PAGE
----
The Kimberley School
A Foundation School
AS / A2 Level
2 0 1 2 -2 0 1 4
What is Critical Thinking?
Critical thinking involves questioning the world around us and not taking for granted what newspapers or the TV ,
parents, friends, teachers or even ‘experts’ say. It’s about thinking independently, but logically and rationally, it’s
about saying…’ahh but?’ when you read, hear or see something, not just for the sake of it, but because you can
see that there are issues needing clarification or assumptions that have been made.
When we’re toddlers our parents and carers got exasperated with our constant ‘why?...why?..why?’ questions
about the way the world works….well critical thinking is a bit like going back to being a toddler again but this time
we’re questioning the answers we receive to our ‘whys?’!
Who is it for?
Students who study critical thinking must be interested in debates and controversies and be comfortable
with inconclusive issues as there typically many ways of looking at information and no definitive right answer.
Someone who is a critical thinker has been described as being tolerant, intelligent, broad minded, creative
in their thinking, versatile, able to take the initiative, good at problem solving and analysis…is this you or
could this be you?... Congratulations, critical thinking is the ideal subject for you!...
Whereas someone who does not think critically can be described as intolerant, shallow, narrow-minded,
gullible and inattentive…if you recognise any of these traits in yourself studying critical thinking can help you!
Although critical thinking applies and develops skills you use every day and in your other subjects, it is a challenging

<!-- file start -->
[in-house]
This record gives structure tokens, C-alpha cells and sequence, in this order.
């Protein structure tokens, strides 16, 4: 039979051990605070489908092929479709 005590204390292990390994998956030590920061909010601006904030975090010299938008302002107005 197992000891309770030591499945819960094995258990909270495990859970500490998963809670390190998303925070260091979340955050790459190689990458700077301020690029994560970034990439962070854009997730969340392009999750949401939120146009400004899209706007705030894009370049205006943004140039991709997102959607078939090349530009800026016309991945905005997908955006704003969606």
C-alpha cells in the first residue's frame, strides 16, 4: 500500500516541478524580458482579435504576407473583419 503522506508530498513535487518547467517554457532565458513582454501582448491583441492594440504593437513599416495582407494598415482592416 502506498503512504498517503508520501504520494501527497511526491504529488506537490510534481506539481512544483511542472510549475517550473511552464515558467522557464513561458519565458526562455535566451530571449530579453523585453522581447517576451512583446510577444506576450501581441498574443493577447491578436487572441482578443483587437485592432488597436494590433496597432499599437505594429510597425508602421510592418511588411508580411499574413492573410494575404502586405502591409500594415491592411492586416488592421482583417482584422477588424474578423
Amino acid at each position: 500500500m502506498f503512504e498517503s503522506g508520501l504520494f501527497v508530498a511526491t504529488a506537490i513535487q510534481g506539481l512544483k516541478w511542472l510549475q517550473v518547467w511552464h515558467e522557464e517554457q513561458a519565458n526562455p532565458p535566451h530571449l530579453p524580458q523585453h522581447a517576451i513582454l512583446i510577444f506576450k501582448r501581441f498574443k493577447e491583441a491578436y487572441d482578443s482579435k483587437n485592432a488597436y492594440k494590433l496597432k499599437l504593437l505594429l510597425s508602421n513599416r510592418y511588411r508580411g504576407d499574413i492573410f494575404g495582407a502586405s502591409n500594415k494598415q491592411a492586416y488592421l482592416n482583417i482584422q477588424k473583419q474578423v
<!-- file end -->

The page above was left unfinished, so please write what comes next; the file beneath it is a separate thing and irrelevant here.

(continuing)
subject that’s not everybody’s cup of tea and some kind find it difficult. Students who are likely to be successful in
Critical Thinking should already have English and Maths to at least C grade at GCSE.
How is it useful and what will I study?
If you take Critical thinking as an additional AS you’ll not only get yet another qualification, as if that isn’t
enough!...you’ll get so much more….
Critical thinking is about developing the skills that universities and employers expect you to have,
especially in today’s competitive market. It helps you become an independent thinker who can
constructively challenge information .
Although some universities do not count Critical Thinking when offering grades and UCAS points
for places, an increasing number do, for example Nottingham Trent. So having and AS in Critical
thinking could make the difference between you gaining a place or not, and all universities value
it when it appears in your personal statement.
Students who take critical thinking say that it helps them with their other subjects as their skills in
argument, debate and expression are enhanced.
It can be lots of fun!
Critical thinking is about investigating the difference between opinions and facts and considering
how good the reasoning is people use when they present arguments, are there flaws or
assumptions in what they say, are their reasons justified and is their reasoning logical etc?
For example is the fact that the majority of the general public agree with reintroducing the death
penalty a good enough reason for the government to re-instate capital punishment?... what are
the facts and what is opinion? What are the arguments for and against and to what extent are
they supported by evidence?
The course is made up of:
Unit 1: Foundation Unit
Introduction to identifying reasoning, analysing and
evaluating argument, responding to and presenting
Unit 2: Information, Inference and Explanation
Application of critical skills to the assessment of
information and data, and to drawing inferences.
Introduction of a range of skills related to
understanding and using data.
How will I be assessed?
Unit 1: A 1 hour 30 Unit 2: A 1 hour 30
minute exam. Short minute exam. Short
answers and 1 short answers and 1 short Critical Thinking
essay on source + essay on source = AS
materials=Worth materials. Worth
50% of AS 50% of AS
Unit 1 will be sat in January 2012 and unit 2 in May 2012. The classes will be 2 hours
per week. There will be no homework or coursework but students will be expected
to take an active interest in current affairs as a knowledge of these will contribute to
success on the course and there will be a weekly ‘News’ quiz in lessons with prizes
for winning teams!
See Ms Yemm for further details.
Download the AQA A specification from www.aqa.org.uk